Is Zimbabwe’s Economy Clenched In China’s Fist?
In Zimbabwe, the press is full of signs of China’s growing influence. There is talk of giant television screens being erected in Harare to transmit Chinese news. Mugabe has set up a Confucius Institute at Zimbabwe University and roofed his mansion with distinctive Chinese tiles. Two years ago a Chinese actress, Wendy Yang, was given a leading role in Zimbabwe’s longest-running soap opera, Studio 263. The yuan may become an official currency. It’s not that China’s money is single-handedly reviving Zimbabwe, but that its willingness to do business (and sell weapons) makes a mockery of attempted Western sanctions. Zimbabwe’s options are not simply Western-style freedom or penury. The Beijing model of “state capitalism” is available as well, and it pays.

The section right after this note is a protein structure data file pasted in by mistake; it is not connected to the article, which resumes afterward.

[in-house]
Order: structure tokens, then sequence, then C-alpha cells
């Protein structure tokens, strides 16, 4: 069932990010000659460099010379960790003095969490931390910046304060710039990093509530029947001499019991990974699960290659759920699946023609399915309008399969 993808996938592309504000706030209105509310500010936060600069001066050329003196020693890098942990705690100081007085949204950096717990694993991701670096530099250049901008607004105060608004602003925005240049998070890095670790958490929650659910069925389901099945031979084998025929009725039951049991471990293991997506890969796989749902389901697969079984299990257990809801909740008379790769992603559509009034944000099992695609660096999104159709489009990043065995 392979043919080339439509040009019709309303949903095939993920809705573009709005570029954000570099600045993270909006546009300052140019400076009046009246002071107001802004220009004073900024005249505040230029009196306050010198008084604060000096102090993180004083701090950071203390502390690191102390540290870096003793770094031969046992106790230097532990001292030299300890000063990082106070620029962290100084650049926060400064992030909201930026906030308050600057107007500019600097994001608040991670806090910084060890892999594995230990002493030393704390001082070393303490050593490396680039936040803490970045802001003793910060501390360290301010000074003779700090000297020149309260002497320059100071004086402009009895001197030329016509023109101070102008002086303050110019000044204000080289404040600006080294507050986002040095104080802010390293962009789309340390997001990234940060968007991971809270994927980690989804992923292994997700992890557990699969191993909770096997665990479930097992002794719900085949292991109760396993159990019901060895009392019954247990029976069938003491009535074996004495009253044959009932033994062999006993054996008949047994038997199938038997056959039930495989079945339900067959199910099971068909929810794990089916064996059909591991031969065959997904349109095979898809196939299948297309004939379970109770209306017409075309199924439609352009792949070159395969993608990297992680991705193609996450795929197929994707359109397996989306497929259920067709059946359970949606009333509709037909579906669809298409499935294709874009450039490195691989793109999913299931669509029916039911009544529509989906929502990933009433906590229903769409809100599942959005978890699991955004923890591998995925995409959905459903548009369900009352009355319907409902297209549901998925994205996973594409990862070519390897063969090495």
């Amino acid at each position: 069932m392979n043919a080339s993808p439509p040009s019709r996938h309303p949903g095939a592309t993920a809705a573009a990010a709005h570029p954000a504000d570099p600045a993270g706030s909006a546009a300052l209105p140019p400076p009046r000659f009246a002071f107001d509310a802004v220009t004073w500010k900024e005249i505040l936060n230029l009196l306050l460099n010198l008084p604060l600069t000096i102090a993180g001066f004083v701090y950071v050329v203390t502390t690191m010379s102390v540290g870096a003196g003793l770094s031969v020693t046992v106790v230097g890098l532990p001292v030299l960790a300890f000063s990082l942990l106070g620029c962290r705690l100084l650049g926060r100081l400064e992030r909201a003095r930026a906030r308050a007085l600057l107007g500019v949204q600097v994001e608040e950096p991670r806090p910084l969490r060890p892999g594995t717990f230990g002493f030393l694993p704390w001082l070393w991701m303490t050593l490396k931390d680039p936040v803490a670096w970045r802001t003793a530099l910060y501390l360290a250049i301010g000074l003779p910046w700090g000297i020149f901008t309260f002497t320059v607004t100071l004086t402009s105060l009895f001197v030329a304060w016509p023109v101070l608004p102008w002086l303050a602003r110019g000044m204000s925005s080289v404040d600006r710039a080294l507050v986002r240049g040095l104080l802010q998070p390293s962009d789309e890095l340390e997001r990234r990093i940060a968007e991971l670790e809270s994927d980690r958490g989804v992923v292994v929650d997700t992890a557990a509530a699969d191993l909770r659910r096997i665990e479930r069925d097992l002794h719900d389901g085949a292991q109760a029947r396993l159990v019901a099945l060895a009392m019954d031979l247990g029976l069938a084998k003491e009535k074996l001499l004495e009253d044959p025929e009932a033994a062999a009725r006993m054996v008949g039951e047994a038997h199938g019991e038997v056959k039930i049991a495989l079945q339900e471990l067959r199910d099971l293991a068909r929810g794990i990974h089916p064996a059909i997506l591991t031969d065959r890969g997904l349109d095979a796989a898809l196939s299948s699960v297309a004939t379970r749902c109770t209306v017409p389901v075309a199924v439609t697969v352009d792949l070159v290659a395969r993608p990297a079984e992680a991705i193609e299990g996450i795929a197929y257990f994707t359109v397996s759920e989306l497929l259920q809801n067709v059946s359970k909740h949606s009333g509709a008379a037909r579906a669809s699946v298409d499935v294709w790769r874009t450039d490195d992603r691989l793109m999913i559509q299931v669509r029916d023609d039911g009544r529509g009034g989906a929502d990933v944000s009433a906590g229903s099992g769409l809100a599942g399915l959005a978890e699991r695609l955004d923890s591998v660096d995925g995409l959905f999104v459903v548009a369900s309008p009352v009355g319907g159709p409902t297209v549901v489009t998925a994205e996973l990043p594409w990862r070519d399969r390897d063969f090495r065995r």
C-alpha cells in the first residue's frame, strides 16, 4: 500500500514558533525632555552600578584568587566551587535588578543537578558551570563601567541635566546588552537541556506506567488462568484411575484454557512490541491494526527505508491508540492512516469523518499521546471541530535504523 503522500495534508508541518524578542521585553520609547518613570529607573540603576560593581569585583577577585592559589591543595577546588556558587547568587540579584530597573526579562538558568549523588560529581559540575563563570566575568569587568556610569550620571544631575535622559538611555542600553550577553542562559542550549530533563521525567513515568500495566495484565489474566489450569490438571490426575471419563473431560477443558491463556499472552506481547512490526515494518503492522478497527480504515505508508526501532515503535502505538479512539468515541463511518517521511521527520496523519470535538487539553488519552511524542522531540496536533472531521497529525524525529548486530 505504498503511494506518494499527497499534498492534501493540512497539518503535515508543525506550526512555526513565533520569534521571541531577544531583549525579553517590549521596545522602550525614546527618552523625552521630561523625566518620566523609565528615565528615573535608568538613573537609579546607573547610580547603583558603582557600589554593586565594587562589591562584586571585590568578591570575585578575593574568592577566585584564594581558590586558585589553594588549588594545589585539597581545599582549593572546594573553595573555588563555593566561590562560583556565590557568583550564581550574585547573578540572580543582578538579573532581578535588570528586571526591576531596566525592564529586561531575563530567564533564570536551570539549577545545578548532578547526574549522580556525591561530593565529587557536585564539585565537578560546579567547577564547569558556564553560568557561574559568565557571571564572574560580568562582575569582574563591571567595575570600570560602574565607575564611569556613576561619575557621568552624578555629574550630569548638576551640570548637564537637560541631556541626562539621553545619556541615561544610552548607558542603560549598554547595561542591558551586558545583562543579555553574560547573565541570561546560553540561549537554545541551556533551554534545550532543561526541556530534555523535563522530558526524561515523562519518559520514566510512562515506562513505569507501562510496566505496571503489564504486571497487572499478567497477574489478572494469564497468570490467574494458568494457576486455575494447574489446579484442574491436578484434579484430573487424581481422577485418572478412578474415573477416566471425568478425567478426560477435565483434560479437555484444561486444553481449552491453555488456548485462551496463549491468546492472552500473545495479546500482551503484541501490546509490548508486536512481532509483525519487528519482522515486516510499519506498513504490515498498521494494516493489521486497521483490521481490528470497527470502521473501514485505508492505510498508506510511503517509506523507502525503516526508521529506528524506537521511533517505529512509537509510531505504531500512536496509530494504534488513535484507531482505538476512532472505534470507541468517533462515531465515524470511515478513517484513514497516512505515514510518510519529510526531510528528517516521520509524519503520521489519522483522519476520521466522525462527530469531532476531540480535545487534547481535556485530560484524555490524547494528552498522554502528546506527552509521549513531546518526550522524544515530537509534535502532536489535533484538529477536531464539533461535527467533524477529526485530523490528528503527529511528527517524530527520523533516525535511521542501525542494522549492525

A country that was previously unable to borrow can now offer its nickel, diamond and gold mines as collateral. A recent report from the Cato Institute estimates that Zimbabwe’s ability to borrow once again has allowed public spending to soar tenfold – leading to deficits so jaw-droppingly large that they almost approach British levels. Half of state spending goes to the chosen few who work for the government. The new wealth is shoring up a regime designed to outlive the elderly President.[Source]